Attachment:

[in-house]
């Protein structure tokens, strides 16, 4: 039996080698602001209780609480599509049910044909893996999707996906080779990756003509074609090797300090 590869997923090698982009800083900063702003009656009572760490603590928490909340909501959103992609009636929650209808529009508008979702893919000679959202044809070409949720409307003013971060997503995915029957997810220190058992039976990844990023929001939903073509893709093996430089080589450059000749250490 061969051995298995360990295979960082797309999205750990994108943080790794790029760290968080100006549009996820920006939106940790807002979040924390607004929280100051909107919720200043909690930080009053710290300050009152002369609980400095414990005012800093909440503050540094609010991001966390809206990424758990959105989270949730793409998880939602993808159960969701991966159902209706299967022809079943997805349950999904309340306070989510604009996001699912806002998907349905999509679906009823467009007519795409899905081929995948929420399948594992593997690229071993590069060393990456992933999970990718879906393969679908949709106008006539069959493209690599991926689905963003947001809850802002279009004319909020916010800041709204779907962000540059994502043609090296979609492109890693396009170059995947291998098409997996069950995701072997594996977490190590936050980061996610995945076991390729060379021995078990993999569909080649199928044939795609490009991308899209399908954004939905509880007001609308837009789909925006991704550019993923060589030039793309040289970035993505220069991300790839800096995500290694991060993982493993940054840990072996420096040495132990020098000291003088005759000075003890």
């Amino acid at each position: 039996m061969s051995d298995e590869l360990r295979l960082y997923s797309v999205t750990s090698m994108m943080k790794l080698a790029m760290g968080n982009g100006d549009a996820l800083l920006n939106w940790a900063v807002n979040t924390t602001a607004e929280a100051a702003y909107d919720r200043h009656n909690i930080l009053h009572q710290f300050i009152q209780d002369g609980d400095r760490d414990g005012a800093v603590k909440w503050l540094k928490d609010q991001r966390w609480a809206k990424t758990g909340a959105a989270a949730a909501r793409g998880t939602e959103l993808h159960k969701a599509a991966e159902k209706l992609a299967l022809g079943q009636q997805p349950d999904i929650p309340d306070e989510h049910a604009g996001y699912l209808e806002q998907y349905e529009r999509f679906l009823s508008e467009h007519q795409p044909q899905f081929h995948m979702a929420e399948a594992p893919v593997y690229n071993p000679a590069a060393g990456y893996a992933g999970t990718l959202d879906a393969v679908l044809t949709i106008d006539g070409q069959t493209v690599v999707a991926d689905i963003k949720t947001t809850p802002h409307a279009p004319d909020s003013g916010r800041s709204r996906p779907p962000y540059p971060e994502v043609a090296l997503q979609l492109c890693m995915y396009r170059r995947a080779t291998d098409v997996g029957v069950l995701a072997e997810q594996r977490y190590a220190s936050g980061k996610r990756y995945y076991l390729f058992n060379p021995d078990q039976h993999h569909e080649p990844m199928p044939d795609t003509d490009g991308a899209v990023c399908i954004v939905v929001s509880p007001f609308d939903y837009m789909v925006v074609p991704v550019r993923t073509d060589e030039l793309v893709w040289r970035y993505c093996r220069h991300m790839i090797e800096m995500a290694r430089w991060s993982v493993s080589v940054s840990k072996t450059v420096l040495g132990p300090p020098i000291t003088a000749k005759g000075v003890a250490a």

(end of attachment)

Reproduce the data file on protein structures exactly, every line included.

[in-house]
């Protein structure tokens, strides 16, 4: 039996080698602001209780609480599509049910044909893996999707996906080779990756003509074609090797300090 590869997923090698982009800083900063702003009656009572760490603590928490909340909501959103992609009636929650209808529009508008979702893919000679959202044809070409949720409307003013971060997503995915029957997810220190058992039976990844990023929001939903073509893709093996430089080589450059000749250490 061969051995298995360990295979960082797309999205750990994108943080790794790029760290968080100006549009996820920006939106940790807002979040924390607004929280100051909107919720200043909690930080009053710290300050009152002369609980400095414990005012800093909440503050540094609010991001966390809206990424758990959105989270949730793409998880939602993808159960969701991966159902209706299967022809079943997805349950999904309340306070989510604009996001699912806002998907349905999509679906009823467009007519795409899905081929995948929420399948594992593997690229071993590069060393990456992933999970990718879906393969679908949709106008006539069959493209690599991926689905963003947001809850802002279009004319909020916010800041709204779907962000540059994502043609090296979609492109890693396009170059995947291998098409997996069950995701072997594996977490190590936050980061996610995945076991390729060379021995078990993999569909080649199928044939795609490009991308899209399908954004939905509880007001609308837009789909925006991704550019993923060589030039793309040289970035993505220069991300790839800096995500290694991060993982493993940054840990072996420096040495132990020098000291003088005759000075003890």
């Amino acid at each position: 039996m061969s051995d298995e590869l360990r295979l960082y997923s797309v999205t750990s090698m994108m943080k790794l080698a790029m760290g968080n982009g100006d549009a996820l800083l920006n939106w940790a900063v807002n979040t924390t602001a607004e929280a100051a702003y909107d919720r200043h009656n909690i930080l009053h009572q710290f300050i009152q209780d002369g609980d400095r760490d414990g005012a800093v603590k909440w503050l540094k928490d609010q991001r966390w609480a809206k990424t758990g909340a959105a989270a949730a909501r793409g998880t939602e959103l993808h159960k969701a599509a991966e159902k209706l992609a299967l022809g079943q009636q997805p349950d999904i929650p309340d306070e989510h049910a604009g996001y699912l209808e806002q998907y349905e529009r999509f679906l009823s508008e467009h007519q795409p044909q899905f081929h995948m979702a929420e399948a594992p893919v593997y690229n071993p000679a590069a060393g990456y893996a992933g999970t990718l959202d879906a393969v679908l044809t949709i106008d006539g070409q069959t493209v690599v999707a991926d689905i963003k949720t947001t809850p802002h409307a279009p004319d909020s003013g916010r800041s709204r996906p779907p962000y540059p971060e994502v043609a090296l997503q979609l492109c890693m995915y396009r170059r995947a080779t291998d098409v997996g029957v069950l995701a072997e997810q594996r977490y190590a220190s936050g980061k996610r990756y995945y076991l390729f058992n060379p021995d078990q039976h993999h569909e080649p990844m199928p044939d795609t003509d490009g991308a899209v990023c399908i954004v939905v929001s509880p007001f609308d939903y837009m789909v925006v074609p991704v550019r993923t073509d060589e030039l793309v893709w040289r970035y993505c093996r220069h991300m790839i090797e800096m995500a290694r430089w991060s993982v493993s080589v940054s840990k072996t450059v420096l040495g132990p300090p020098i000291t003088a000749k005759g000075v003890a250490a």